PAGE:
Although the EBA’s attempt to find in G 1/22 a pragmatic solution for the inflation of formal priority challenges in oppositions is appreciated, the Board seems to have overshot the mark in the three cases reported herein. This is so because the evidence on file proved that, at the relevant PCT filing date, the left-out priority applicant and his successor in title, the Rockefeller University, did not agree with filing the PCT application without naming them. In view of this, the question is now which evidence could ever lead to a valid rebuttal of the presumed priority entitlement. Hardly conceivable to find any. This, however, contrasts with the EBA’s conclusion that the EPO is competent to decide on priority entitlement. It will be interesting to see whether, in the near future, opponents will find a Board of Appeal who is more interested in finding a balanced approach that is in line with the established law of evidence principles and who might refer corresponding questions of law to the EBA to clarify how the EPO is supposed to exercise its competence to determine priority entitlement in accordance with Article 87(1) EPC". 

We now await the written decision from the Board of Appeal. 

Further reading

[Guest post] Dramatic reversal in the CRISPR Broad Institute cases following G 1/22 [Guest post] Dramatic reversal in the CRISPR Broad Institute cases following G 1/22 Reviewed by Rose Hughes on Friday, March 15, 2024 Rating: 5


  1. A few years ago, a company called AstraZeneca obtained an SPC extension based on the wrong, later, marketing authorisation date. They were not entitled to rely on this later date and using their illegitimate monopoly to block competition was found by the European Commission to be anti-competitive. >50 million EUR fine for a few weeks of abuse.

    Imagine the scenario where a pharmaceutical obtains many years of patent life based on a priority claim to which they are not entitled, even though upheld by the EPO during opposition proceedings. I wonder whether that would be deemed anti-competitive. Italy found a standard divisional application filing to be an abuse.

  2. Wow, what an amazing reversal of fortunes. I don't think many people saw this coming, even after G1/22 came out. The Broad was very lucky that G1/22 went to the EBA when it did! It's completely saved their bacon on this issue.


  3. In fact, G 1/22 explicitly states that ex post transfer of priority rights would be allowed under the EPC (see Reasons 100 and 114), in case that a presumption of entitlement exists on the date on which the priority is claimed. The rebuttal of the presumption must also relate to this date, and that later developments cannot affect the rebuttable presumption" (see Reasons 109).

    Based on this logic, the BoA concluded that, as being retroactive, an at least implicit transfer agreement by way of the settlement of the inventorship dispute would relate to this date, and confirmed the presumption on entitlement to exist on this date.

    OK. But does this mean that, if, based on disagreement, a party has already created facts, these facts can be undone by a later settlement that is then construed to imply that the earlier disagreement did not exist? Here is what happened:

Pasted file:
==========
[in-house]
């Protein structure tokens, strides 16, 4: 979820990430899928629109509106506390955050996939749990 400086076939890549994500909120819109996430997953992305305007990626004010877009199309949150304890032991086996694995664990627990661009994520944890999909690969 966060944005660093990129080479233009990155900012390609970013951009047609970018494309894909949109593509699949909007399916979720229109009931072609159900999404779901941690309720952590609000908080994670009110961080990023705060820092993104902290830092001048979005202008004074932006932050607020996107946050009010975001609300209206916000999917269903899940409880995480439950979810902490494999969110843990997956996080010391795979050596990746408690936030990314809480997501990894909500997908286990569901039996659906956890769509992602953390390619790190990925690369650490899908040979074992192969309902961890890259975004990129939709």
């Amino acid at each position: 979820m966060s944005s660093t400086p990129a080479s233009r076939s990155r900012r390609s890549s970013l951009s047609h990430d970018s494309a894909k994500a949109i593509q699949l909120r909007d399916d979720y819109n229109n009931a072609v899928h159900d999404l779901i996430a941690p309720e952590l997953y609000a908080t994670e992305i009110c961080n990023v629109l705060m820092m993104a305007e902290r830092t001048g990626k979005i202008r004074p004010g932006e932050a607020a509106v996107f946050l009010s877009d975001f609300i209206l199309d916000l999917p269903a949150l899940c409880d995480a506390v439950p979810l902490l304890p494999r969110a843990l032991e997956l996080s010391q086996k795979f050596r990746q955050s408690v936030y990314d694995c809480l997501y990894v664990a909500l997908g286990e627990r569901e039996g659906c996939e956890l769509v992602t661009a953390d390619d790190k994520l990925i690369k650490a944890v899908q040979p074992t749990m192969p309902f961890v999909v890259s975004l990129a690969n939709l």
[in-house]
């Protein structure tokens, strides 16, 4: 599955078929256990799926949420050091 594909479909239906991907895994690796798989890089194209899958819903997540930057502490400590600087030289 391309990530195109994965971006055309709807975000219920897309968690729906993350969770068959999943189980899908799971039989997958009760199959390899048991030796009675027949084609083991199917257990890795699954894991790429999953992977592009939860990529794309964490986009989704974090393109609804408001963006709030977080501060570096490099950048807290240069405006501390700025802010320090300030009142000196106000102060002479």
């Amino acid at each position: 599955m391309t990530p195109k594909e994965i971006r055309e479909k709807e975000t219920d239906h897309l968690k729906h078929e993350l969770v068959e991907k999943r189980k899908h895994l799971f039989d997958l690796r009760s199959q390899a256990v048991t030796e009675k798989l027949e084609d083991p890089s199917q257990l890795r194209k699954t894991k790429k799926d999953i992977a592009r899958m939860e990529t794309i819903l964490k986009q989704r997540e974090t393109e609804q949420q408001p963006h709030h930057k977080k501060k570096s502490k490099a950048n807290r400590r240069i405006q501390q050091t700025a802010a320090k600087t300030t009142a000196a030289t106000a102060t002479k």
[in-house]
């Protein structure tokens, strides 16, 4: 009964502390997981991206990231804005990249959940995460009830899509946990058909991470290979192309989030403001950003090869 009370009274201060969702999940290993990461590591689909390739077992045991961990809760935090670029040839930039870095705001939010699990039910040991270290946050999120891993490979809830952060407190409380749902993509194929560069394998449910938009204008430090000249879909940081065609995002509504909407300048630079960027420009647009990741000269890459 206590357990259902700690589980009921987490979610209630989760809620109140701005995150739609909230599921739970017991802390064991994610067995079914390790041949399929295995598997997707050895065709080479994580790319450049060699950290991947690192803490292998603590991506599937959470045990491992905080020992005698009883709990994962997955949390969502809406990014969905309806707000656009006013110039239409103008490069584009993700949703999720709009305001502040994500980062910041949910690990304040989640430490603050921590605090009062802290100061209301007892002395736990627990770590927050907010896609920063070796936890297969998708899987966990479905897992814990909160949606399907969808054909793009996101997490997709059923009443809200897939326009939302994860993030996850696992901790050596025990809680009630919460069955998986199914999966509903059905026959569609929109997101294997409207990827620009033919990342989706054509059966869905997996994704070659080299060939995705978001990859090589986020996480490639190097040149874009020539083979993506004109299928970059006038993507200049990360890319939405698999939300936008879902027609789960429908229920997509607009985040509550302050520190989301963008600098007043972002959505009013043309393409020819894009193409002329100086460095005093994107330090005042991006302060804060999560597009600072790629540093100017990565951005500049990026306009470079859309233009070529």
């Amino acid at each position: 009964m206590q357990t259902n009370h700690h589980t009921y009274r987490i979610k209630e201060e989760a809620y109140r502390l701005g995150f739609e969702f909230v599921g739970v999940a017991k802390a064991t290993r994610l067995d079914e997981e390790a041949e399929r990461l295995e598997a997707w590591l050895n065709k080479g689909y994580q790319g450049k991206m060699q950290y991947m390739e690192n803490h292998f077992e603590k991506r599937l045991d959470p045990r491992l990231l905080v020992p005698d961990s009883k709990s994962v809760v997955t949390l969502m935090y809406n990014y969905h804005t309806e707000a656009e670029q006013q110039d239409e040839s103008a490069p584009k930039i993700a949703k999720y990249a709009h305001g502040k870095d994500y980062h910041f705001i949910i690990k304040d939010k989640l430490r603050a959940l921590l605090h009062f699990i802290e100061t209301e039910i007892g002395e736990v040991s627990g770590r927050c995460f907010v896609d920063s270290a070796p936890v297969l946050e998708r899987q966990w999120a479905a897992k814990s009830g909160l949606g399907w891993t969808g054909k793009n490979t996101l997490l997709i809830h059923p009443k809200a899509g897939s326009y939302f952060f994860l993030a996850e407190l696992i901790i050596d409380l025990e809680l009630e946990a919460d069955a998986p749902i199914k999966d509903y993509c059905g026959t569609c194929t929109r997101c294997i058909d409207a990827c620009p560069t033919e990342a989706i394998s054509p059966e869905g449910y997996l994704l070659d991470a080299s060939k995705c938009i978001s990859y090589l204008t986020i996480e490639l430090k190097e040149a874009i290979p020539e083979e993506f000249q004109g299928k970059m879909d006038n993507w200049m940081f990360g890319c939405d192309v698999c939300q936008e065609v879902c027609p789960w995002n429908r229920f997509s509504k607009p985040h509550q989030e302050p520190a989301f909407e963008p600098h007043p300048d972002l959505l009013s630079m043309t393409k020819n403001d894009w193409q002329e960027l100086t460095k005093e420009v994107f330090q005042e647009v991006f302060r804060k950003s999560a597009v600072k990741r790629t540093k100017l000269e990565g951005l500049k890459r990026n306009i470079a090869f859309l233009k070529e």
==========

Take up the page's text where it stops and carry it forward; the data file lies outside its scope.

(i) Mr Marraffini has assigned his priority rights on inter alia P1 and P2 to Rockefeller University on that 12 Dec 2013 (i.e., one year after the earliest priority date) (assignment recorded at the USPTO under Reel 032309, Frame 0575).
    (ii) Rockefeller filed a non-provisional application that same day, as well as a PCT application PCT/US2013/074611 (published as WO2014093595), claiming the priority of inter alia P1 and P2.
    (iii) As recorded by a letter to the USPTO, Broad wasn’t happy with this step, claiming that Rockefeller’s submission was not authorized by Broad, and that Marraffini was not a legitimate inventor.

    As a result, the BoA envisaged that it would remit the case to the 1st instance for further negotiation.

    So, is it really true that the ex post transfer of priority rights, which the BoA deemed allowable, can be based on a presumption that the entitlement of such transfer existed already on 12 Dec 2013, i.e., the date on which the priority was claimed?

    Point taken, but considering the patent is eventually maintained - what does this all change, now, for those interested in using the technology, and asking themselves who to apply for a license?

    Well, not much. The licensing situation in the US remains unaffected by this decision, while in Europe, CVC still has the earlier priority date (25. May 2012 vs. 12. Dec 2012), and has claims that encompass the application in eukaryotes (see e.g., CVC’s EP280081B1, which was found, in 1st instance, to sufficiently enable claims related to the use in eukaryotes, because combinations with NLS (nuclear localization sequences) would be known from ZFN and TALEN, and a combination thereof with CRISPR would be in the routine of the skilled artisan. This case is in appeal though and oral hearings will take place in Oct 2024).

    So, the recent decision does not make it easier for those who what to use the technology - but probably not more difficult either.

  4. The EPO has always been horrendous at handling these kinds of evidence correctly. Unless priority was claimed from a priority application filed at the EPO, they should have stayed out of the whole issue and left priority entitlement to be a matter of national law as those laws intersect with the PCT. This shambles of a decision is what you get when the EPO overreaches its core competencies.